I'll Give a Million


1h 12m 1938

Brief Synopsis

After saving a tramp (Lorre) from suicide, a millionaire (Baxter) takes his clothing and disappears. Word is out that he will give a million dollars to anyone who is kind of a tramp.

Film Details

Also Known As
I'd Give a Million
Release Date
Jul 22, 1938
Premiere Information
not available
Production Company
Twentieth Century-Fox Film Corp.
Distribution Company
Twentieth Century-Fox Film Corp.
Country
United States
Screenplay Information
Based on the Italian film Darò un milione , written by Cesare Zavattini and Giaci Mondaini (Novella, 1935).

Technical Specs

Duration
1h 12m
Sound
Mono
Color
Black and White
Theatrical Aspect Ratio
1.37 : 1
Film Length
6,700ft (8 reels)

Synopsis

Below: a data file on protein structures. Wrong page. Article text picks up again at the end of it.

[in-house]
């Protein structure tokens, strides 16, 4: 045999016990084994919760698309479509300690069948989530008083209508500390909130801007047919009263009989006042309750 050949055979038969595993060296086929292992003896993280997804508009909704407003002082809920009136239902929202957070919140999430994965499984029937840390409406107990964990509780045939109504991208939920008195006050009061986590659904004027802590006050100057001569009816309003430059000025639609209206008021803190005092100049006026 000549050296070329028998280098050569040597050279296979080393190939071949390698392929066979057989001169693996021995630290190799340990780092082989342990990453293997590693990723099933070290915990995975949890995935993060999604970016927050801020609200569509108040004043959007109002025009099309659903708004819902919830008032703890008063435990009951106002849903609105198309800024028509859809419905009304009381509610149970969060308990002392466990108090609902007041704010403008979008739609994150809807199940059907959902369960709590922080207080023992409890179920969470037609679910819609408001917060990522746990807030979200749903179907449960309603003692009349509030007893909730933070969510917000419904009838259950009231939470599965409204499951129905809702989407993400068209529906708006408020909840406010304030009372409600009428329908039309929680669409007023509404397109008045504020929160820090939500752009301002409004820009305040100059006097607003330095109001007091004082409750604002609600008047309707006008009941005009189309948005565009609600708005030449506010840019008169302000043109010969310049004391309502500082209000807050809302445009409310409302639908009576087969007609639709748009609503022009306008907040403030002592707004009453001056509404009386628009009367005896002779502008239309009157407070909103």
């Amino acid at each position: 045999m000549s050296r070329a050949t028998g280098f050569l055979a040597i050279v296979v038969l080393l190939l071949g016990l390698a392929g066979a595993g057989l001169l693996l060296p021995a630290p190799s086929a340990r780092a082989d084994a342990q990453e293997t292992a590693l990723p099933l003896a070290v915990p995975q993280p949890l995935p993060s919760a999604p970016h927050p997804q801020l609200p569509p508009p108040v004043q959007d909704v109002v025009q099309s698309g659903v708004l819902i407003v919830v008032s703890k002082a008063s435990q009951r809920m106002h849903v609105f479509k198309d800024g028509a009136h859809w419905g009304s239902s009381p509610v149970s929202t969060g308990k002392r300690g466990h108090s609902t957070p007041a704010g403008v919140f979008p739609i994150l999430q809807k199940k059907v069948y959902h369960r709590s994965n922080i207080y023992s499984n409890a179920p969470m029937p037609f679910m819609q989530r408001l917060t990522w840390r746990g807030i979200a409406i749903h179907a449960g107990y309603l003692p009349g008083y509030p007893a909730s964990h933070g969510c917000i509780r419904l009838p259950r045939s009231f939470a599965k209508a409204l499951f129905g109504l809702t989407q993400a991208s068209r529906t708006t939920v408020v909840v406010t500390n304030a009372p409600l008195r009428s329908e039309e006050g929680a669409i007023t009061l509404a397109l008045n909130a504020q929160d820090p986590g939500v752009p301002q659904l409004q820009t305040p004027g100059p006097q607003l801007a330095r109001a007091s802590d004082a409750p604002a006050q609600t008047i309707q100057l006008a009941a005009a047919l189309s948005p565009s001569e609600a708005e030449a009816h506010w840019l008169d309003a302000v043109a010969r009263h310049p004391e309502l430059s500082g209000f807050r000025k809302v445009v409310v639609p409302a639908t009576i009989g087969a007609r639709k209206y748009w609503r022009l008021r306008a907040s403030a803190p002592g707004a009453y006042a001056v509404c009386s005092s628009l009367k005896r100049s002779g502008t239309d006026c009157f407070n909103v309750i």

While on his yacht in the South of France, Tony Newlander, a very wealthy man, realizes that he has no friends and that he is surrounded by people who are only interested in his fortune. Tony dives into the Mediterranean to save a drowning man, and after the rescue, learns that the poverty-stricken man, named Louie, attempted suicide. Louie takes Tony to his shack by the shore, where Tony reveals his identity and remarks that he would give at least a million francs if he could find just one person who was kind without expecting to get paid for it. The next morning, Louie awakens to discover that Tony has switched clothes and gone, leaving Louie a wad of bills. In town, a reporter hears Louie's story and brings him to his editor, who prints the story that a millionaire, disguised as a tramp, will give a million francs for a kind deed. Tony, meanwhile, wanders through town, and after he tries to help an American circus girl named Jean catch her runaway chimpanzee named Darwin, Tony is arrested on suspicion of setting off a fire alarm, which Darwin actually pulled. As the judge is about to pass sentence, he reads about the millionaire tramp in the newspaper and, believing Tony to be the millionaire, gives him his liberty and a calling card. That day, Tony, in puzzlement, witnesses citizens bestow a number of acts of kindness on various tramps before he sees Louie's picture in the newspaper and learns of the story. Meanwhile, when Tony's supposed suicide is discovered on the yacht, Corcoran, a former associate, destroys the ship's radio so that the news cannot be relayed and thus cause a drop in Newlander securities before he can sell them. At the circus, owner Anatole Primerose lets all the tramps in for free, and Tony brings Jean flowers. She gets him a job as nightwatchman, to the dismay of Primerose's son Max, who is in love with her. The Riviera soon becomes a vagrant paradise as tramps arrive by the trainload to take advantage of the kindness alloted them by citizens who hope to get the promised million francs. When the city is overrun, and the citizens demand that the editor produce the millionaire, the editor fires the reporter. To regain his job, the reporter then charges that Louie probably murdered the millionaire. After threatening to turn Louie over to the police, the editor gives him a chance to identify the millionaire among the tramps whom the prefect of police has ordered to be rounded up. When Tony is about to be arrested, Jean convinces the gendarme that he is an employee. Jean tells Tony that she hopes to leave the circus someday and settle down in a house for the sake of her Uncle Victor, a circus clown who has taken care of her since her parents died. Tony admits that he is now getting a kick out of life because of Jean. Their subsequent embrace and kiss is heard by Max, who threatens to have Jean fired. To save her job, she tells Max that Tony is the millionaire of the story and that she is only playing up to him and plans to give Max half of the million francs. Tony overhears their conversation and leaves, now cynical about everyone. When he tries to have ten thousand francs wired to him and identifies himself to the telegraph clerk as the millionaire, the clerk calls the police, but just then Louie, fearing the editor, pronounces that a tramp in the police lineup named Kopelpeck is the millionaire. The clerk, told this news, calls Tony a fraud. Taken to the imperial suite at the town's hotel, Kopelpeck attempts with Louie to steal as much silverware as he can, but when some items fall from their clothes as they run out, the fraud is exposed. Meanwhile, Tony has been arrested for claiming to be the millionaire, and Victor overhears the judge sentence him. He tells Jean that Tony has gone crazy and thinks that he is the millionaire. Greatly concerned, Jean and Victor rush to the judge with bail money that she finagled from Max. At the court, Jean explains to Tony why she "lied" to Max, but when the captain of Tony's yacht arrives and identifies him, Jean is cold to him, thinking that he was laughing at her all the time. After an angry mob of citizens complain about all the money they have spent entertaining tramps, Tony agrees to divide the million francs between the poor and the city, if Jean will marry him. She refuses, saying that she was in love with a poor tramp who needed her, but when Tony convinces her that he still needs her, she agrees. At the wedding, guests scratch as fleas from an invited tramp circulate among them.